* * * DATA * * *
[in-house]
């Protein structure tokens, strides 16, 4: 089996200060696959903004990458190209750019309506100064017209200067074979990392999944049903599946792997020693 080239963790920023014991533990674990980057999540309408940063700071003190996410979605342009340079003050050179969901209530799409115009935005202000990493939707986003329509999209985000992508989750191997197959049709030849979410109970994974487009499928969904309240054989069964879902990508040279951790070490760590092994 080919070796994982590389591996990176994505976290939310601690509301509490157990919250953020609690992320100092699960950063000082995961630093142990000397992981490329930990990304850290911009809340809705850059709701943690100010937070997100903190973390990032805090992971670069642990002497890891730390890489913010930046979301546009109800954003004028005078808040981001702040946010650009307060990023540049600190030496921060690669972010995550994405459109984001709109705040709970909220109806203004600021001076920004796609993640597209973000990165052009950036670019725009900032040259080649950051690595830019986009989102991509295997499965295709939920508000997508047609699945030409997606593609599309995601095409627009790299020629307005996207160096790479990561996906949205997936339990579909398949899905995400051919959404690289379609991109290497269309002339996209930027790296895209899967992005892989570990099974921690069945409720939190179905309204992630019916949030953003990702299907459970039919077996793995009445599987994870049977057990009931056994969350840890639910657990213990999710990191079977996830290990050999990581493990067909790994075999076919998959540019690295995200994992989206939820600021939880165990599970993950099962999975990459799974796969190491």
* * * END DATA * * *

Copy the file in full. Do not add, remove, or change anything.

[in-house]
């Protein structure tokens, strides 16, 4: 089996200060696959903004990458190209750019309506100064017209200067074979990392999944049903599946792997020693 080239963790920023014991533990674990980057999540309408940063700071003190996410979605342009340079003050050179969901209530799409115009935005202000990493939707986003329509999209985000992508989750191997197959049709030849979410109970994974487009499928969904309240054989069964879902990508040279951790070490760590092994 080919070796994982590389591996990176994505976290939310601690509301509490157990919250953020609690992320100092699960950063000082995961630093142990000397992981490329930990990304850290911009809340809705850059709701943690100010937070997100903190973390990032805090992971670069642990002497890891730390890489913010930046979301546009109800954003004028005078808040981001702040946010650009307060990023540049600190030496921060690669972010995550994405459109984001709109705040709970909220109806203004600021001076920004796609993640597209973000990165052009950036670019725009900032040259080649950051690595830019986009989102991509295997499965295709939920508000997508047609699945030409997606593609599309995601095409627009790299020629307005996207160096790479990561996906949205997936339990579909398949899905995400051919959404690289379609991109290497269309002339996209930027790296895209899967992005892989570990099974921690069945409720939190179905309204992630019916949030953003990702299907459970039919077996793995009445599987994870049977057990009931056994969350840890639910657990213990999710990191079977996830290990050999990581493990067909790994075999076919998959540019690295995200994992989206939820600021939880165990599970993950099962999975990459799974796969190491």